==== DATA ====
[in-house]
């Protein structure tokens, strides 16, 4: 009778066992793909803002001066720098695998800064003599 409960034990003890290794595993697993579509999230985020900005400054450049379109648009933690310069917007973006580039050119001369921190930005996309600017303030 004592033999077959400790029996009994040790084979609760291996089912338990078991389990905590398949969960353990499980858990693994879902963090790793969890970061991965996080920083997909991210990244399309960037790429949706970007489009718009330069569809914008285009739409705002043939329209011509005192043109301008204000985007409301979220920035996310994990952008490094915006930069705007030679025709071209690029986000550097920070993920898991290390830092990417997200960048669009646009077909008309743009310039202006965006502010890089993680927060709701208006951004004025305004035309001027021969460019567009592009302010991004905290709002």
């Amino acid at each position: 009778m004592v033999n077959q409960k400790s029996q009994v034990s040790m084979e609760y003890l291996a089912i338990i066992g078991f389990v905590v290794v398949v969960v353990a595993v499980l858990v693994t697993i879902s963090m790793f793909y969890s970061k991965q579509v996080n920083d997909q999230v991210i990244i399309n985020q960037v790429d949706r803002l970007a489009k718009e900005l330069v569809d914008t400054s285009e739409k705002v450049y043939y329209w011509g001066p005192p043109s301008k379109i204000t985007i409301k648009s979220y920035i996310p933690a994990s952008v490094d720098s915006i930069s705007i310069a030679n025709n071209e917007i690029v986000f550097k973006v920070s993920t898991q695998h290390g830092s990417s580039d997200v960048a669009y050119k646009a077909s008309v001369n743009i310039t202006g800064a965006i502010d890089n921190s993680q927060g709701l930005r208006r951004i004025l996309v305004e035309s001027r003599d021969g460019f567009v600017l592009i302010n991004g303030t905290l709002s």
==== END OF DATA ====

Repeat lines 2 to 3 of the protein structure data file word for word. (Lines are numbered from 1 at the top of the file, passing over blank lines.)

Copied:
């Protein structure tokens, strides 16, 4: 009778066992793909803002001066720098695998800064003599 409960034990003890290794595993697993579509999230985020900005400054450049379109648009933690310069917007973006580039050119001369921190930005996309600017303030 004592033999077959400790029996009994040790084979609760291996089912338990078991389990905590398949969960353990499980858990693994879902963090790793969890970061991965996080920083997909991210990244399309960037790429949706970007489009718009330069569809914008285009739409705002043939329209011509005192043109301008204000985007409301979220920035996310994990952008490094915006930069705007030679025709071209690029986000550097920070993920898991290390830092990417997200960048669009646009077909008309743009310039202006965006502010890089993680927060709701208006951004004025305004035309001027021969460019567009592009302010991004905290709002």
């Amino acid at each position: 009778m004592v033999n077959q409960k400790s029996q009994v034990s040790m084979e609760y003890l291996a089912i338990i066992g078991f389990v905590v290794v398949v969960v353990a595993v499980l858990v693994t697993i879902s963090m790793f793909y969890s970061k991965q579509v996080n920083d997909q999230v991210i990244i399309n985020q960037v790429d949706r803002l970007a489009k718009e900005l330069v569809d914008t400054s285009e739409k705002v450049y043939y329209w011509g001066p005192p043109s301008k379109i204000t985007i409301k648009s979220y920035i996310p933690a994990s952008v490094d720098s915006i930069s705007i310069a030679n025709n071209e917007i690029v986000f550097k973006v920070s993920t898991q695998h290390g830092s990417s580039d997200v960048a669009y050119k646009a077909s008309v001369n743009i310039t202006g800064a965006i502010d890089n921190s993680q927060g709701l930005r208006r951004i004025l996309v305004e035309s001027r003599d021969g460019f567009v600017l592009i302010n991004g303030t905290l709002s």